Few Republicans were surprised former Vice President Mike Pence ended his presidential campaign on Saturday. (They were more surprised when he announced his campaign for president in the first place in June.) “Traveling across the country over the past six months, I came here to say it’s become clear to me that this is not my time,” Pence said at the conclusion of his speech at the Republican Jewish Coalition gathering in Las Vegas. Republicans could have easily saved him the six months of wandering in the wilderness. They were not interested.
What drives you to run for president when there is no real chance of winning? There are practical reasons. Maybe you can get a cabinet position, maybe you get picked as a running mate by the winner, or maybe it will bolster your particular brand for a bright economic or political future. But for Pence, this cycle, all of those motivations were already out. His political career was diminished in 2020 when he and President Donald Trump lost reelection, and a host of angry Trump supporters after the January 6th riots proved he would never win a national campaign for president again as a Republican.
In public remarks, presidential candidates will offer a more pious motivation, to run for president on principle despite the polls. Pence certainly voiced that sentiment on the debate stage and wherever else he traveled. Still, for every politician, there is usually a little bit of pride and vanity driving them forward.
When he announced his run for president, Pence pointedly reminded voters of his career before Trump, as a Ronald Reagan acolyte, a conservative member of Congress, and governor of Indiana. He claimed that Trump ran in 2016 on “conservative principles,” so he joined the ticket. “Today he makes no such promise,” Pence warned on the campaign trail. But his argument does not make sense, as Trump is running on the exact same “Make America Great Again” agenda that he ran on in 2016 and in 2020.
Pence made his motivations more clear in a September speech rejecting populism at St. Anselm College in New Hampshire. Populism is a general idea of running a campaign that pits the ideals of the general populace against the out-of-touch ruling elites. Pence warned, however, it was something more sinister, akin to the progressive agenda of the Democratic Party. “Make no mistake about it, those ideologies are fellow travelers on the road to ruin,” he said.
He warned Republicans from the “siren song” of populism separated from conservative principles. “The future of this movement and this party belongs to one or the other, not both. That’s because the fundamental divide between these two factions is unbridgeable,” he said. He failed to recognize the irony of his statement, as Trump’s winning campaign was a very successful fusion of conservatism and populism into a winning coalition.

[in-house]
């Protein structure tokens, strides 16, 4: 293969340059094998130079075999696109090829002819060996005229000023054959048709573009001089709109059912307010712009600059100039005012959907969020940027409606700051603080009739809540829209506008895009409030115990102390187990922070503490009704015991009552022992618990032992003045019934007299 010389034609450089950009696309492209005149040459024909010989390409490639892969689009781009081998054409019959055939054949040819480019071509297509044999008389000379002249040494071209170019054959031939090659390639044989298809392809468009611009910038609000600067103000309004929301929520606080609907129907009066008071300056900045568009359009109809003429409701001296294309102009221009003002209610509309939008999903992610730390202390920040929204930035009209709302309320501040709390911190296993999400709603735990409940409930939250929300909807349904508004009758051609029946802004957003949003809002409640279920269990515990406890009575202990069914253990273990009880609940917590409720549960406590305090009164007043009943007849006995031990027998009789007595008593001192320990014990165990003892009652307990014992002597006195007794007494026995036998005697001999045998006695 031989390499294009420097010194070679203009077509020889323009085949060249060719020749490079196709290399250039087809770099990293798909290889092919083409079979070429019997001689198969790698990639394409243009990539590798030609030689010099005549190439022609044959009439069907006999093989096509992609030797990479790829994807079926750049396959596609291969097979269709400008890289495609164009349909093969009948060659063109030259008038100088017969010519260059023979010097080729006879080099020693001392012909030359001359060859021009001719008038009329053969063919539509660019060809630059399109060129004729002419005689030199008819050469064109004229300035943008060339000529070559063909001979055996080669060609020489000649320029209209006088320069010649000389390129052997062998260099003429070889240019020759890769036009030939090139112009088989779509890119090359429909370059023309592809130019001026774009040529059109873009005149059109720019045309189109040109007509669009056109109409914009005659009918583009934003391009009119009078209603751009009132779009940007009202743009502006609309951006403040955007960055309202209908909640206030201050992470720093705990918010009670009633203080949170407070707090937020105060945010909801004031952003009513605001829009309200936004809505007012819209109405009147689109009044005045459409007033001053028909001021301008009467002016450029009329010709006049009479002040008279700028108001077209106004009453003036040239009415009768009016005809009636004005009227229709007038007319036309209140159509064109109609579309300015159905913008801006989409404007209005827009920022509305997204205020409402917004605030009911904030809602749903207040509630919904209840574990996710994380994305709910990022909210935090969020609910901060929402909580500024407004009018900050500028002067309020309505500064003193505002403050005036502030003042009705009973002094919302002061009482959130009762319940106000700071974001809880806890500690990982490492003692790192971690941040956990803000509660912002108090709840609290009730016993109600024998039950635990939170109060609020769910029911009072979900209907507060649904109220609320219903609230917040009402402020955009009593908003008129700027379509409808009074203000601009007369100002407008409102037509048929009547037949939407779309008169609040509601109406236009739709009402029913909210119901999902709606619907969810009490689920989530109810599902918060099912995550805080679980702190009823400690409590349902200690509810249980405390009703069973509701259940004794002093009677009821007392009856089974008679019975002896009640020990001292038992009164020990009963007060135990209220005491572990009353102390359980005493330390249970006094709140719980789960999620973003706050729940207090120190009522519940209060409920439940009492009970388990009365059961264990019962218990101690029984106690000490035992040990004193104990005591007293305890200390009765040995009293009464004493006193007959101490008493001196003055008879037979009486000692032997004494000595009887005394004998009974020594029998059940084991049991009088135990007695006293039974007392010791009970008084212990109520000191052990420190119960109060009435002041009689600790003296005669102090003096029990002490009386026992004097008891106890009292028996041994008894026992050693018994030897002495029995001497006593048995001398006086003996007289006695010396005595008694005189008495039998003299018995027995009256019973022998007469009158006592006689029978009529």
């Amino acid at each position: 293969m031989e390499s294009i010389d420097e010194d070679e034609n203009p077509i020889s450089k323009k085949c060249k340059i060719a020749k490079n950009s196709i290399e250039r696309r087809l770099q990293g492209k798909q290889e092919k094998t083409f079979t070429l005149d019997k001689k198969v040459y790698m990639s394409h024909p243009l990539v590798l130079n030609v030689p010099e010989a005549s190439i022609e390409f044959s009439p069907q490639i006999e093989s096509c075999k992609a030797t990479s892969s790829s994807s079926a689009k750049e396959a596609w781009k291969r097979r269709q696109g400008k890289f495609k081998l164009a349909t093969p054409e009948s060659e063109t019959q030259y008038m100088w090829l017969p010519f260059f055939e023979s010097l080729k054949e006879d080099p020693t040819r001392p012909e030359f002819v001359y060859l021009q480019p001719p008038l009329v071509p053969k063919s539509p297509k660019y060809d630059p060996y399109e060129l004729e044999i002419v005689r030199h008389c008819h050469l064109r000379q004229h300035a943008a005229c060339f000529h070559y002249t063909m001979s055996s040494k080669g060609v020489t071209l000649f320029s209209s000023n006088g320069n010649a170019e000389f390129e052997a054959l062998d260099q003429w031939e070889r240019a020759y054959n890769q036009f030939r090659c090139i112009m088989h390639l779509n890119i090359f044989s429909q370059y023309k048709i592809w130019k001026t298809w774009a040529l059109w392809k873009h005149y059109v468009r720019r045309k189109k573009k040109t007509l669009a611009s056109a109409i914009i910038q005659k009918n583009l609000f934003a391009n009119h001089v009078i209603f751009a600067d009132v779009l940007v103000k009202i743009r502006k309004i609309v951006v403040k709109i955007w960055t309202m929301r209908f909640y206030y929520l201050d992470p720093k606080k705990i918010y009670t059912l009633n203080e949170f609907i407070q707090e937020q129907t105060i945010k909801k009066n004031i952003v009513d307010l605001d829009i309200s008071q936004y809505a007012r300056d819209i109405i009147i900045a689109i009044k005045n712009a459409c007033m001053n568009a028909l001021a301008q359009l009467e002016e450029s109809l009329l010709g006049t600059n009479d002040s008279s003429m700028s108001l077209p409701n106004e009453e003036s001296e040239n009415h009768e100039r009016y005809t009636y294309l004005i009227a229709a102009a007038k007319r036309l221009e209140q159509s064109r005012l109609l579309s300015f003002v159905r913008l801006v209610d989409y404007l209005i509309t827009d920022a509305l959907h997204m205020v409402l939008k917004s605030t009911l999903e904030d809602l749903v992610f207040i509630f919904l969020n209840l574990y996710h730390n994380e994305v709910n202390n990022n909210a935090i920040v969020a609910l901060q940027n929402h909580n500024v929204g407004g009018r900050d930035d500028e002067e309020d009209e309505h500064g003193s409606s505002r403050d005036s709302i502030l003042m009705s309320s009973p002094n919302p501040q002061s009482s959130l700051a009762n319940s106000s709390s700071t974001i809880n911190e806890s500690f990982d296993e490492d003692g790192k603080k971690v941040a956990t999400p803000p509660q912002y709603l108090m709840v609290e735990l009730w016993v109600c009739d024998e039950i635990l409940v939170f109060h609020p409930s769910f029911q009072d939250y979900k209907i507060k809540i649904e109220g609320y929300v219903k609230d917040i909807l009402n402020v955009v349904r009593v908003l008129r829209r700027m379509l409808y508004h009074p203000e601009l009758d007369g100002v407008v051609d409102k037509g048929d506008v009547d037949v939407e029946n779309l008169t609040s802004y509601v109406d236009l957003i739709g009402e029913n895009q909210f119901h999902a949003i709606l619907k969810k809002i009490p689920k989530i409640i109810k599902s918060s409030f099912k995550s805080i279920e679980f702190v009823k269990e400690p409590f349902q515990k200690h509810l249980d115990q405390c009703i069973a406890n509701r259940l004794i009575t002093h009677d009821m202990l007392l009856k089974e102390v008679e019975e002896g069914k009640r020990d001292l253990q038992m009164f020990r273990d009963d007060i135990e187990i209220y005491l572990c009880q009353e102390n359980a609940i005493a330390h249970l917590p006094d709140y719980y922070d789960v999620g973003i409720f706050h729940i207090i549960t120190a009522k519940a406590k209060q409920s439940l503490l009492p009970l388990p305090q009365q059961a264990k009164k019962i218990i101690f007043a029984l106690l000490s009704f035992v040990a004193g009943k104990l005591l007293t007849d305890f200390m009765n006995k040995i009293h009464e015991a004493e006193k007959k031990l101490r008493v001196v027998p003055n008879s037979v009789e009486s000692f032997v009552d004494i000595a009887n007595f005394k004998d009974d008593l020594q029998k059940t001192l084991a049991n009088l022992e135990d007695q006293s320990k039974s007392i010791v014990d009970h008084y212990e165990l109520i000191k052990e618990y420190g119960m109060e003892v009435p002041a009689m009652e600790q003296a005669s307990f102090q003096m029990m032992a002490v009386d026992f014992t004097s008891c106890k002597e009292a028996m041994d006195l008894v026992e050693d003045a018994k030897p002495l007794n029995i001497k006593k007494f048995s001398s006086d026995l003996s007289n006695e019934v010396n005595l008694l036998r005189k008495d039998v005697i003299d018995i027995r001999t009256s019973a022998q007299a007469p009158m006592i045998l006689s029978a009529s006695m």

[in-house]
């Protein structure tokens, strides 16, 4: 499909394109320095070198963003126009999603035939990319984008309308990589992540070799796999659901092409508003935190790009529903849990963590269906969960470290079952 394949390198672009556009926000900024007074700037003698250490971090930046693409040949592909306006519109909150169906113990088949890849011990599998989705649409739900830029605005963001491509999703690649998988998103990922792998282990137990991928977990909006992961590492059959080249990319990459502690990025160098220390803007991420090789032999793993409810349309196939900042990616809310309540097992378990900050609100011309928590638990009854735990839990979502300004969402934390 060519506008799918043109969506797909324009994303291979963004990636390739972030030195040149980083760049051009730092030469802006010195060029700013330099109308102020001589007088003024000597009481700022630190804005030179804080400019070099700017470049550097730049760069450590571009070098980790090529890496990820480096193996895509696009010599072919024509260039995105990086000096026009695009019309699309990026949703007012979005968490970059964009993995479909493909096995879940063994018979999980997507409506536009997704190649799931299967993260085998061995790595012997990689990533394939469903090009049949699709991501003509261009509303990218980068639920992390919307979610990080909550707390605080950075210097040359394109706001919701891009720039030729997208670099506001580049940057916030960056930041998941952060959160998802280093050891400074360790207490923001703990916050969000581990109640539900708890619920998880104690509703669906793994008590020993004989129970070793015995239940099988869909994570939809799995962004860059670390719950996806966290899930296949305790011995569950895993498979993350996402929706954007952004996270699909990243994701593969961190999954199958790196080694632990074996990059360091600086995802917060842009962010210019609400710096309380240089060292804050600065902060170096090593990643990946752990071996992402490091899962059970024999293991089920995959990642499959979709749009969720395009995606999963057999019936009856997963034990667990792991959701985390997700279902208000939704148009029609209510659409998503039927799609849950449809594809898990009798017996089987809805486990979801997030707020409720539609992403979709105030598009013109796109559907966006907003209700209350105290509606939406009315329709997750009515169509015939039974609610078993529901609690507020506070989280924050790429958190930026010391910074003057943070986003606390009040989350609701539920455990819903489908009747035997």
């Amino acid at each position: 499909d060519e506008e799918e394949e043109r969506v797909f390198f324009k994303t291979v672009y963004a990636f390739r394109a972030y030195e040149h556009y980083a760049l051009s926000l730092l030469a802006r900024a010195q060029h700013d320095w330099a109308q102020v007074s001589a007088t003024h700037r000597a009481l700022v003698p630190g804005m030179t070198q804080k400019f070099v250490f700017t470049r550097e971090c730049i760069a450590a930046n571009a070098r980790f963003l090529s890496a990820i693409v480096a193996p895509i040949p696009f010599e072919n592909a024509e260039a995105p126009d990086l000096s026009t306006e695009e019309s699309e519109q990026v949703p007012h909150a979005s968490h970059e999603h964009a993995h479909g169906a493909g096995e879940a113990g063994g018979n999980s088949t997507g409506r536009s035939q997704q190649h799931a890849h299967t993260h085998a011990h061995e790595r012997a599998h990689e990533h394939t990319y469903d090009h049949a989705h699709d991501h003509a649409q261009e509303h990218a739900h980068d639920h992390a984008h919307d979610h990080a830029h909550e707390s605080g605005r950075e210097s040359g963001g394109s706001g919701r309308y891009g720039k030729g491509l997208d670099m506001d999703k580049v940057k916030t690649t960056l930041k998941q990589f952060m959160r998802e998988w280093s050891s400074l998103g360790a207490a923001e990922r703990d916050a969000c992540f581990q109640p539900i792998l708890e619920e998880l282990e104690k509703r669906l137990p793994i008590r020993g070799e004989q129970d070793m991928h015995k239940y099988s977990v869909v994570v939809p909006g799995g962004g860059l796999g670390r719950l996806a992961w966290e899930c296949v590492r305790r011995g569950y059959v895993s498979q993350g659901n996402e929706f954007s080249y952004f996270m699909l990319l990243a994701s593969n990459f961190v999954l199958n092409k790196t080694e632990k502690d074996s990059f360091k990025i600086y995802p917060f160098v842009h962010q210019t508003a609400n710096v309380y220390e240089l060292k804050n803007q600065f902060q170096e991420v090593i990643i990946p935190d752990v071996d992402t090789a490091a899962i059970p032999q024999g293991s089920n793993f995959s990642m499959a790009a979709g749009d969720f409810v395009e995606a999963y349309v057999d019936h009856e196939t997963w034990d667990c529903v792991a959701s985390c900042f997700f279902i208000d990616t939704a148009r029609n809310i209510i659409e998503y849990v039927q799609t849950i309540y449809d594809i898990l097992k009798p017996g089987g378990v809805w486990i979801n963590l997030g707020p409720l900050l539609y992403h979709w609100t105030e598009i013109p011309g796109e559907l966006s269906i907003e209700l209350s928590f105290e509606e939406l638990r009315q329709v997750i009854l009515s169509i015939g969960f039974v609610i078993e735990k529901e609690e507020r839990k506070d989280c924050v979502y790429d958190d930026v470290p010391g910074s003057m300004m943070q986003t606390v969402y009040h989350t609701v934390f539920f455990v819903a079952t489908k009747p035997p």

Trump was certainly no conservative in some of the modern Republican sense of the word. He promoted the importance of tariffs to protect industry in the United States and killing free trade deals with foreign countries, both of which were anathema to the free market principles hailed by conservatives.
Trump also refused to discuss cuts to Social Security and Medicare, ignoring the fiscal hawks and instead listening to the populace that had paid into these programs for decades. As president, Trump also proposed $2 trillion of spending in infrastructure, despite protests from Senate Republicans. Despite setbacks, he finally put Americans on the path to ending the war in Afghanistan and he also withdrew troops from Syria, angering the neo-con conservatives in favor of more foreign military interventions.
When he was in office, Pence was a dutiful vice president and never publicly rejected Trump’s policies that did not appeal to the establishment conservative Republicans in Washington. Curiously enough, Pence even ran his 2024 campaign unapologetically on their record in their four years in office. “With the exception of the former president, no other candidate knows better or takes more pride in the accomplishments of the Trump-Pence administration than I do. I was there,” he said in the very same speech in New Hampshire rejecting the very same movement that got him there.
Pence also argued that Trump had not brought about a fundamental change to the Republican Party, despite their victories and successes. “The Republican Party did not begin on a golden escalator in 2015,” he said in 2023, warning that abandoning the incredibly unpopular politics of the pre-Trump Republican Party was certain doom for the future.
Ultimately, Pence missed the absurdity of the idea of running for president against the very same person you praised for four years. It takes a particular amount of pride and hubris to think you can wrest the party from the man who brought it to victory, but maybe his campaign was not about that.
When a politician loses power, often their vanity seeps in to try and manipulate how they are remembered in history. Perhaps Pence’s campaign was an attempt at how he wants to be remembered, as a man trying to cement his separation from Trump despite his apparent hypocrisy. Whatever the motivations, Republican voters rejected Pence — just as they rejected Mitt Romney and Liz Cheney — as their political careers faded to nothing. Trump’s brand of America First Republican populism, however, thrives and is arguably ready to compete in the next presidential election.
Charlie Spiering is a Wyoming native who works in Washington, D.C., where he continues writing about the White House, Congress and national politics. A former writer for Breitbart News, The Washington Examiner and columnist Robert Novak, Spiering frequently returns home to the family farm in Powell to escape the insanity of Washington.